Protecting Christianity?

The gay marriage topic has dominated this blog.  And for opponents, the ‘protecting religious liberty’ argument has dominated the gay marriage topic.  

Here’s the typical refrain:

Instead, the religious liberties that have been the hallmark of our country since its inception will be trampled in the rush to impose a “right” that no one in the history of the world ever dreamed of – much less recognized – until a few years ago.

The argument is that certain church’s liberty will be denied because they will no longer be able to say that gay people are commiting a terrible sin.  It is on the strength of that argument that Proposition 8 passed in California.  

People actually believe that argument.  They believe it, I think, not because it has merits, but because its a nice way to package opposition to gay marriage without sounding mean.  For folks who find gay relationships scary or homosexuality gross, they are able to support anti-gay measures on the guise of ‘protecting religious freedom.’  But they never want to think too deeply about that position, because if they do, they’ll realize that it makes no sense and is contradicted by history.

History shows us that when government makes major changes, even to marriage, church’s have always been free to maintain their own traditions.   Take the Catholic Church.  They refuse to recognize ANY divorce and they refuse to ordain ANY women.  Did the Catholic Church lose its ‘liberty’ because the government does allow divorce and the government does value gender equality?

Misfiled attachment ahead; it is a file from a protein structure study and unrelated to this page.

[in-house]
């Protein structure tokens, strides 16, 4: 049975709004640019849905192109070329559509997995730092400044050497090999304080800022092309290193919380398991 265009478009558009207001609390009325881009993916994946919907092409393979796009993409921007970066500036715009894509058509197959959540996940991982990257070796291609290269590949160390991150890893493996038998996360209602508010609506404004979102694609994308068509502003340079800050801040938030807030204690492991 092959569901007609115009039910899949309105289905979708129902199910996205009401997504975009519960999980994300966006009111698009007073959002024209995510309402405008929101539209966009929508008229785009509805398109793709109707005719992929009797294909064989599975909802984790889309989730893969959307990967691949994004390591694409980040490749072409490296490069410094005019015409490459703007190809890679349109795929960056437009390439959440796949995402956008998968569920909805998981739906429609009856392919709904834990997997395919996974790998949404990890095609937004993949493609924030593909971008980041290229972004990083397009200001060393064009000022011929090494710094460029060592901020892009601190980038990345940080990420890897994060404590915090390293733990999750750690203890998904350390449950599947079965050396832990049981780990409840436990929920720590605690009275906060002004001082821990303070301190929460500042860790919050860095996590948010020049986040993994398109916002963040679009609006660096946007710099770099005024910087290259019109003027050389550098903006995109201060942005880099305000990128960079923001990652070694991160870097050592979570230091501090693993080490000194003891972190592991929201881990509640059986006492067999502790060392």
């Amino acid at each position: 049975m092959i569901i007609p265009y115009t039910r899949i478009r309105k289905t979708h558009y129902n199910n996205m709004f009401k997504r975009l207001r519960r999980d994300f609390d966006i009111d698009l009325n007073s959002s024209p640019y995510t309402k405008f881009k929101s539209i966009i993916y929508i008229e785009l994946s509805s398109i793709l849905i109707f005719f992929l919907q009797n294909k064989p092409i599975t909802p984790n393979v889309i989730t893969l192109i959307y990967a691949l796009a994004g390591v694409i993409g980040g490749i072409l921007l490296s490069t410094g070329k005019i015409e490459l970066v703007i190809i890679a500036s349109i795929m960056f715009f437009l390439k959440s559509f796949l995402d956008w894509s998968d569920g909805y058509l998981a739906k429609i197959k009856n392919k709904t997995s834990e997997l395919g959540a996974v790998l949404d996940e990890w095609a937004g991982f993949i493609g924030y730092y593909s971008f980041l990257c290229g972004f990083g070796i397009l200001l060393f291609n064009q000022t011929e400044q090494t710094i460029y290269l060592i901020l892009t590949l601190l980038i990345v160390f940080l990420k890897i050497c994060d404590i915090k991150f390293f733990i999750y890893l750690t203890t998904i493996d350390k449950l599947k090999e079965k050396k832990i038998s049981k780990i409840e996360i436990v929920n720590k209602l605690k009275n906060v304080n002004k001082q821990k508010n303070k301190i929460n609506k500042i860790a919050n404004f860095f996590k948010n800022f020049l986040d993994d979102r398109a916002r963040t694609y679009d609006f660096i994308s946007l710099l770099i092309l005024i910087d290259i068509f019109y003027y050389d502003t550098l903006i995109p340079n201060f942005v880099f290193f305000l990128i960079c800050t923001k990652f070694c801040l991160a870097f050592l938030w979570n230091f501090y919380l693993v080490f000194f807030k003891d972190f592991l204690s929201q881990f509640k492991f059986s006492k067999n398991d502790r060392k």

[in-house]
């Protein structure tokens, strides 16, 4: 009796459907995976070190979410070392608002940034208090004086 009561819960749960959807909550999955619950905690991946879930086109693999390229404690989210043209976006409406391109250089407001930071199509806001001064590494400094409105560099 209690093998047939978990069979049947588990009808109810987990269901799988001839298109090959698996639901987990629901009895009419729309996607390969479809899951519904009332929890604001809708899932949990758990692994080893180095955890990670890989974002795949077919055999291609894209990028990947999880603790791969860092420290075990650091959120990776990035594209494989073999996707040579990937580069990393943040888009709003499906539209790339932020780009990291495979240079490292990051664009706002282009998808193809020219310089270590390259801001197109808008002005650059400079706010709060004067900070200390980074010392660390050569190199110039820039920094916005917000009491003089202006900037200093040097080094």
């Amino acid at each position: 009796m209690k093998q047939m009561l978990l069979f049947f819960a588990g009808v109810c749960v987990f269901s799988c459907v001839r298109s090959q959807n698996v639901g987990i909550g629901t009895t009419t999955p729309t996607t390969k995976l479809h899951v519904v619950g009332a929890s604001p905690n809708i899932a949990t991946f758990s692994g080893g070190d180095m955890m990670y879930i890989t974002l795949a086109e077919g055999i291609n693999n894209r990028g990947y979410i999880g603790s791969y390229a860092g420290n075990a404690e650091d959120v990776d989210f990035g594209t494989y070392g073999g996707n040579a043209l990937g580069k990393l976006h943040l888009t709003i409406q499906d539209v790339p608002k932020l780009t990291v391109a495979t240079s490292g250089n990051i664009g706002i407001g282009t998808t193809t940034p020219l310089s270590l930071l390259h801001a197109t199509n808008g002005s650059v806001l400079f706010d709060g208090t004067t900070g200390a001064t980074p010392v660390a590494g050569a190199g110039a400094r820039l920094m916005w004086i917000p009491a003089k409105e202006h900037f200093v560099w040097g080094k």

Andrew Sullivan explains:

The biggest single denomination in America – Catholicism – denies the existence of divorce, does not recognize the sacred status of re-married couples, and has life-long marriage at the core of its definition of the institution. Has the Catholic church’s religious liberty been infringed by the ubiquity of divorced couples? Are Catholic priests denied their First Amendment rights because they occasionally have to interact in the civil sphere with married couples whose marriages they deem invalid?  […]

Or take the Catholic church’s insane position on the ordination of women. Gender equality is much more deeply embedded in the law than orientation equality. Has anyone actually sought to prosecute the church for being a deeply sexist institution? Have women brought lawsuits against priests because a parishioner went out and raped someone – or discriminated against them in employment? I mean: please. The whole idea is fueled by pure panic at the thought of having to live in a society in which gay citizens are treated like everyone else.

 

I’m surprised this isn’t pointed out more often.

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